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Scott Feldman clears waivers, rejects assignment to minors

Jul 14, 2011, 2:51 PM EDT

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Scott Feldman predictably cleared waivers, as no team wanted anything to do with the $9 million he’s still owed through next season, but the veteran right-hander has rejected an assignment to the minors and forced the Rangers’ hand.

At that point their choice was to either release him outright, eating the remainder of his contract and making him available to any other team for the minimum salary, or activate him from the disabled list for his first MLB action since last September.

Evan Grant of the Dallas Morning News reports that they’ve decided to activate him and he’s expected to be in uniform tonight after spending the entire first half sidelined following knee surgery. Feldman never deserved the multi-year contract he got from the Rangers, but prior to the injury he was a decent enough mid-rotation starter and he’ll likely try to work his way back into the team’s plans as a low-leverage reliever.

  1. Richard In Big D - Jul 14, 2011 at 3:05 PM

    One ridiculously great season for a borderline Major League pitcher, and he aquires the means to retire comfortably before the age of 30. What a country!

  2. klbader - Jul 14, 2011 at 3:15 PM

    I am a fiercely pro-Union person, but when I see these less-then-marginal, highly overpaid players refuse to reassignment to the minors, I want the player to get released and owners to collude so that the player never again sees a major league stadium unless he buys a ticket. Way to be a team player there, Meat. Take up a major league roster spot and refuse the opportunity hone your craft that you aren’t such a massive disappointment. This tactic worked out so well for Oliver Perez. It is just a shame that he will be making $9 million dollars for being a terrible pitcher and teammate.

    • medtxpack - Jul 14, 2011 at 3:23 PM

      thanks for defining all Unions for us! haha….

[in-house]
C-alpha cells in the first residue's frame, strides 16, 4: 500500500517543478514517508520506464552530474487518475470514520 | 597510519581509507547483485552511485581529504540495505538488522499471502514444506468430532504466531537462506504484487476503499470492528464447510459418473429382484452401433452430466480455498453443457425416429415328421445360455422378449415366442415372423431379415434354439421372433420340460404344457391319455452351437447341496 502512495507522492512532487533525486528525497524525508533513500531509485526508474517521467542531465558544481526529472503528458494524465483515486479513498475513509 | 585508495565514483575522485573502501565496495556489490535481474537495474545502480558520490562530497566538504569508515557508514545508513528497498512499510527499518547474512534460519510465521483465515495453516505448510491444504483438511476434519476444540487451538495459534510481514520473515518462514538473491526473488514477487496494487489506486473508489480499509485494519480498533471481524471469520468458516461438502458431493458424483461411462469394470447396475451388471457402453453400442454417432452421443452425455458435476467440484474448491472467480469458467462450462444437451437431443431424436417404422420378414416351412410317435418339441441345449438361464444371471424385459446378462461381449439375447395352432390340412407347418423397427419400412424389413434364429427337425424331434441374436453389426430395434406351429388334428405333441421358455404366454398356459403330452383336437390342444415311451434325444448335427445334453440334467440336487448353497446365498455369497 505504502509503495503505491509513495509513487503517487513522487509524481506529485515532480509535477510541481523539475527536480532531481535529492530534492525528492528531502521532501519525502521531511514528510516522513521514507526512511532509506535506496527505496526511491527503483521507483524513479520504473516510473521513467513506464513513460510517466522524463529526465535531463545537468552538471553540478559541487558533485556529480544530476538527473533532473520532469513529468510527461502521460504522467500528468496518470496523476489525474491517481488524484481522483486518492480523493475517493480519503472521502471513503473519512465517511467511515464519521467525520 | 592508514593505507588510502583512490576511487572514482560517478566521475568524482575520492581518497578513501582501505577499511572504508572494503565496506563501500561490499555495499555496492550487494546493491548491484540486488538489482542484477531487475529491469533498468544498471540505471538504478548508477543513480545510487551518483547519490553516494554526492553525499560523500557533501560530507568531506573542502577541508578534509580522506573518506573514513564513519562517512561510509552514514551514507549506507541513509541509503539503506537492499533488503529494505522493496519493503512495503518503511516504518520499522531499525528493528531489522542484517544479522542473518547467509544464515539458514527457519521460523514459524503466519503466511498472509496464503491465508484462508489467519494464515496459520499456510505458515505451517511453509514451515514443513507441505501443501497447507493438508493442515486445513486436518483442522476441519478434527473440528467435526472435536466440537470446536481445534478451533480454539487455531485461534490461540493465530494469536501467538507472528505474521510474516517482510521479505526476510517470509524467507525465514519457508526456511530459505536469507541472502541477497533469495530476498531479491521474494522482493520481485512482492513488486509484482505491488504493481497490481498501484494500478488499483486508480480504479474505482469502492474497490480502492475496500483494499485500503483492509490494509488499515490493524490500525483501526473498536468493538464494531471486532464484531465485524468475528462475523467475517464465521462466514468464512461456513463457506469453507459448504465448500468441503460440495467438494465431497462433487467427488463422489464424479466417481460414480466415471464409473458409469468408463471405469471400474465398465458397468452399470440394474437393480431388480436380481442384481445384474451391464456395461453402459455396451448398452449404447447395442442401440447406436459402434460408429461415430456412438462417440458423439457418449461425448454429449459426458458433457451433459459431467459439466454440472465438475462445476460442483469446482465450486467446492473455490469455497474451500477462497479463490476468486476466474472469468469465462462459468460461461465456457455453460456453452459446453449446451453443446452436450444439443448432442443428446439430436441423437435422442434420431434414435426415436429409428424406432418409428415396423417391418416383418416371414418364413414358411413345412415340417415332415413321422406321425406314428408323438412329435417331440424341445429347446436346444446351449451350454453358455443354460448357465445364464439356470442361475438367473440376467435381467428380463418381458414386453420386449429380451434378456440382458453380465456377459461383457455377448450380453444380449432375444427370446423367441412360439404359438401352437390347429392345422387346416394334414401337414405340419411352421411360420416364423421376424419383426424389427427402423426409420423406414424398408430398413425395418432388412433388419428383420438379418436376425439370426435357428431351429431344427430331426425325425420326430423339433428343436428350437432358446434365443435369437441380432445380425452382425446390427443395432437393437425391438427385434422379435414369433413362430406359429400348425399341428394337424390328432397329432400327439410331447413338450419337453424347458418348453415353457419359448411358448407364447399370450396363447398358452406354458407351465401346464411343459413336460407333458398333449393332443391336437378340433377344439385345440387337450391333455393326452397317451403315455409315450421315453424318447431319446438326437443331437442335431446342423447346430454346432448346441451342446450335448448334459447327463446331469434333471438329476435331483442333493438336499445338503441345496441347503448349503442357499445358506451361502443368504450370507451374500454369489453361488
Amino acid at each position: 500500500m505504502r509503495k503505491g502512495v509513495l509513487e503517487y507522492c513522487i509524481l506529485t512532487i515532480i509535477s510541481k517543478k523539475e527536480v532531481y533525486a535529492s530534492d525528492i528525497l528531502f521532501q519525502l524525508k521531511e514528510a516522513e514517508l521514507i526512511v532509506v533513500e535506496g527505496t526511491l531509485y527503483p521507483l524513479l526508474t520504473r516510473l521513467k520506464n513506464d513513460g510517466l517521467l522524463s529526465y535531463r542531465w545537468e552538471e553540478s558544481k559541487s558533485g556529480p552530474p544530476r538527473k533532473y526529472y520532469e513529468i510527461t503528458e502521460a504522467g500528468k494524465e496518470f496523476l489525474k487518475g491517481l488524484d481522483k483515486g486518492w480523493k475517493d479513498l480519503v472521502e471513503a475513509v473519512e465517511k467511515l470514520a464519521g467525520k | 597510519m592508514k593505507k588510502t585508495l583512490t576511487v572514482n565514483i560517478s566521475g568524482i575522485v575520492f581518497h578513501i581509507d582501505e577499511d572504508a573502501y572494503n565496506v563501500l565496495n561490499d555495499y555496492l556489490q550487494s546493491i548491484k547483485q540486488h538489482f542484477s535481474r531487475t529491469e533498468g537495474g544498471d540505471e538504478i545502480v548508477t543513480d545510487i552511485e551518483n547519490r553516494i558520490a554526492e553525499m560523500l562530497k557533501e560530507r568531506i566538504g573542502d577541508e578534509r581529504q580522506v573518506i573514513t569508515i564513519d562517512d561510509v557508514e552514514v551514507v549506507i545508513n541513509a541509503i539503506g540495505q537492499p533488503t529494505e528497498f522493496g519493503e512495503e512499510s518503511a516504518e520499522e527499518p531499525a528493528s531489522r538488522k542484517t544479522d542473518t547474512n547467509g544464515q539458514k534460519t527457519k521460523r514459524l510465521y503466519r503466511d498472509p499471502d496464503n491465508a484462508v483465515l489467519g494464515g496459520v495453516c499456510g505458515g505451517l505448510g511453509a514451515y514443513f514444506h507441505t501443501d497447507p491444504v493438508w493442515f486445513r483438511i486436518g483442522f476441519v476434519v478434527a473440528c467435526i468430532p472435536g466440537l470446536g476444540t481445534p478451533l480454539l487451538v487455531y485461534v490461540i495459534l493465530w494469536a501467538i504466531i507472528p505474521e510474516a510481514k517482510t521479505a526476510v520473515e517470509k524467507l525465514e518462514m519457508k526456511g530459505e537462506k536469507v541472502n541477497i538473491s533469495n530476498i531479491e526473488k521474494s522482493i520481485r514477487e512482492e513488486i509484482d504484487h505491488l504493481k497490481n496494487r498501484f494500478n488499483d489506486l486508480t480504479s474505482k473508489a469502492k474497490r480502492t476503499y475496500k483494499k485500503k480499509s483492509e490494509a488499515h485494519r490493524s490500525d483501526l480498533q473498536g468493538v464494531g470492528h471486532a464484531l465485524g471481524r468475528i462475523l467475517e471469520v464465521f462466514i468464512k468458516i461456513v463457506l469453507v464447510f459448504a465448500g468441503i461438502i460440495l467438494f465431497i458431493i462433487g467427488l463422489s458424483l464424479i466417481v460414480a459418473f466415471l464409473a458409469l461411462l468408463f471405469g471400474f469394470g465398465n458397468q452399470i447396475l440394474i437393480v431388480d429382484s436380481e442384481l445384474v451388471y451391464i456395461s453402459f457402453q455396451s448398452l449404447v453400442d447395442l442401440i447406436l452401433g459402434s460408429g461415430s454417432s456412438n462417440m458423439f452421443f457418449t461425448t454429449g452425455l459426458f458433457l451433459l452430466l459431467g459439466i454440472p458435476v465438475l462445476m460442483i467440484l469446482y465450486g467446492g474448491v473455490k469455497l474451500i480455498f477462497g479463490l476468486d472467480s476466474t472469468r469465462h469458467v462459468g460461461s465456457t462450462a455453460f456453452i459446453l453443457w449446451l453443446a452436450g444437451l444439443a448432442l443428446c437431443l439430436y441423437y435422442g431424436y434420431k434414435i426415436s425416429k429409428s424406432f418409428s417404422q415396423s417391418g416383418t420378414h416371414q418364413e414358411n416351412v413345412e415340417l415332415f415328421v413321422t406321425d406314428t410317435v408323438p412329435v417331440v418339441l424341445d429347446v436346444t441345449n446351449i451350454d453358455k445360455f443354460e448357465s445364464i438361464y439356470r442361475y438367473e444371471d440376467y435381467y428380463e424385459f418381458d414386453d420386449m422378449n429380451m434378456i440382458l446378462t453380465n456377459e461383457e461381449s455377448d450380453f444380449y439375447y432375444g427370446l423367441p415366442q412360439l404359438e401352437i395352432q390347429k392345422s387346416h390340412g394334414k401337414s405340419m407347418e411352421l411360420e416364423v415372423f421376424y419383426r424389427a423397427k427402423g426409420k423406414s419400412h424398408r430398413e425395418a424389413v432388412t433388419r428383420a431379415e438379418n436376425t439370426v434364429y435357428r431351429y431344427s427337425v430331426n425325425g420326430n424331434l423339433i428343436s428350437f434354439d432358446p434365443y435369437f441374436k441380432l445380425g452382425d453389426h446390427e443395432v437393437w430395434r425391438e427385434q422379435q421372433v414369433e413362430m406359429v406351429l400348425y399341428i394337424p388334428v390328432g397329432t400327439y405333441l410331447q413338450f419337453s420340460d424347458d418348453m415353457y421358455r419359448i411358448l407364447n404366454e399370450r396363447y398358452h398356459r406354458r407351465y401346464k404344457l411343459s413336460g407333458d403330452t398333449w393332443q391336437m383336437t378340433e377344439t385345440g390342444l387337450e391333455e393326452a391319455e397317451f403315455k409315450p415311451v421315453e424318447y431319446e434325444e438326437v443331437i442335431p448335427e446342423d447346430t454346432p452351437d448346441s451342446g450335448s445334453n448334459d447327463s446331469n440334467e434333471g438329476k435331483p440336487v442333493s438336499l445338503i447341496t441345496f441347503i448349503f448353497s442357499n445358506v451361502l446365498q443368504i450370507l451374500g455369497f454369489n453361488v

“less-then-marginal, highly overpaid players refuse to reassignment to the minors”

      • klbader - Jul 14, 2011 at 3:44 PM

        I see I made a typo. Well you certainly have countered all the points I made in my argument there. Well done.

    • sabathiawouldbegoodattheeighthtoo - Jul 14, 2011 at 3:34 PM

      Nobody forced the Ranges to give him that contract. If he goes to the minors his future earnings capacity is greatly diminished. Would you set yourself up for a smaller paycheck to help your co-workers out?

      • klbader - Jul 14, 2011 at 3:43 PM

        I don’t agree with the premise here. If he stays in the majors and doesn’t immediately start pitching well, he will get virtually no opportunity to pitch. He won’t have a chance to get better. He could go down to the minors and put up some good numbers, maybe have an opportunity to work on a few things, and he might improve his future earnings capacity. It is possible that he wouldn’t, but it isn’t a given that accepting the minor league assignment would hurt him in the long run.

  3. Detroit Michael - Jul 14, 2011 at 3:19 PM

    A billionaire owner and a millionaire player are free to make a binding contract and the player can insist on his rights under that contract. What a country!

  4. sportsguygerald - Jul 15, 2011 at 4:50 AM

    The reason the Rangers wanted him to go to AAA was so he would stay stretched out as a starter instead of being the long man/ mopup guy at the end of the bench. If his cutter and confidence are back, he’s a nice guy to have at the bottom of the rotation. Still some question about the health of the knee and how well it has recovered from the microfracture surgery. It will be interesting to see how well that he responds to coming into the fifth or sixth inning a couple of times a week. As far as the contract, there are a lot worse on big league rosters. 4.4 million for this year, 6.5 million next year and a 9.5 millillion club option with a 600k buyout for 2013. At the time it was signed, he was the best thing the Rangers had ready for the big team rotation. That was before CJ proved he could be a successful starter and the signed Lewis to a bargain basement contract to come back from Japan. Harrison, Hunter and Holland were all unknown quality and it sure wasn’t like signing someone like Lackey, Perez, Pavano for the kind of money they got in free agency and the results they offered up. He has looked decent in his rehab stint and I think that there could be some pitching needy contenders regretting passing the chance to claim him. Most likely, there will be similar quality pitching traded for at the deadline.

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